Firefighters who first arrived on the scene saw dark smoke coming from the corner of the roof, before entering the building to fight the fire, Capt. Antonio Negrete of the San Gabriel Fire Department told the area Fox 11 news outlet.
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“We were trying to fight it from the inside, we weren’t able to because it became unsafe,” Negrete said. “During the length of the fire, portions of the roof fell upon the firefighters.”
The crew was joined by 50 additional firefighters who worked to tell apart the flames by spraying water up 50 feet to the wooden roof, the outlet reported.
“The roof is completely gone,” the captain said. “The fire traversed the wood rapidly, the interior is pretty much destroyed up into the altar area.”
The bell tower and museum reportedly remain intact.
“It’s a tragic loss for our city. It’s our city identifier,” Negrete told the area news outlet.
The fire was contained by 6:48 a.m., and no injuries were reported, the captain added.
The reason for the fire is under investigation. But the recent destruction of monuments to Junipero Serra, the founder of the California mission system — whom Indigenous activists view as a symbol of oppression — will be an element in the investigation, Negrete said.
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“This will be another box that they’re going to check off,” that he added.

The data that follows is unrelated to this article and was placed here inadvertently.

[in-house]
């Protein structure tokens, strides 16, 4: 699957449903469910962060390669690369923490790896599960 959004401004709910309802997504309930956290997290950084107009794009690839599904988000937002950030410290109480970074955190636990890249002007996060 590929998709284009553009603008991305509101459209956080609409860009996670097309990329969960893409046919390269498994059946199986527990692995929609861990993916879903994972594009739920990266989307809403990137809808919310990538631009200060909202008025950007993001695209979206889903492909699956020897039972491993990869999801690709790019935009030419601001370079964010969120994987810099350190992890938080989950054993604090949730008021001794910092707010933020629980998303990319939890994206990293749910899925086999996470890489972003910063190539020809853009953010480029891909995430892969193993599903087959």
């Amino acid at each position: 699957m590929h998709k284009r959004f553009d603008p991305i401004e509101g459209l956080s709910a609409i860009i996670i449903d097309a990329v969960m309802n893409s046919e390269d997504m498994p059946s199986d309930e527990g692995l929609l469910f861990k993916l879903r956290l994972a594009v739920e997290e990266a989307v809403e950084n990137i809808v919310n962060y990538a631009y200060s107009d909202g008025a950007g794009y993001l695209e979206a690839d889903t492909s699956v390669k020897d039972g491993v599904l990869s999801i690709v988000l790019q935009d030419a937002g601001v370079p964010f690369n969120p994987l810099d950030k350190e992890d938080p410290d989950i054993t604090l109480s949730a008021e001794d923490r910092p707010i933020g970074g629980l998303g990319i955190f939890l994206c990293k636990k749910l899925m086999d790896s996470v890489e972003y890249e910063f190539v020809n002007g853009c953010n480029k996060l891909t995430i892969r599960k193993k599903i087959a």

Robert Barron, auxiliary bishop of the Archdiocese of Los Angeles, said he was “deeply troubled.”
“Friends, I was deeply troubled to learn that the historic San Gabriel Mission church in Los Angeles was seriously damaged by a fire early today,” the bishop tweeted Saturday.
The church was the fourth mission founded by Serra in 1771, throughout the era of Spanish colonization.
Serra has been the target of protests recently because of the oppression that activist say was caused by converting Native Americans to Catholicism — forcing them to abandon their culture or face harsh repercussions.
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In 2015, Pope Francis elevated Serra to sainthood, which reportedly heightened the opposition toward what he symbolized.
The church’s pastor, Father John Molyneux, said in a statement that “the California Catholic Conference of Bishops reminds us that the historical the fact is that St. Serra over and over pressed the Spanish authorities for better treatment of the Native American community, [but] we recognize and understand that for many he has develop into a symbol of the dehumanization of the Native American community.”
The Associated Press contributed for this report.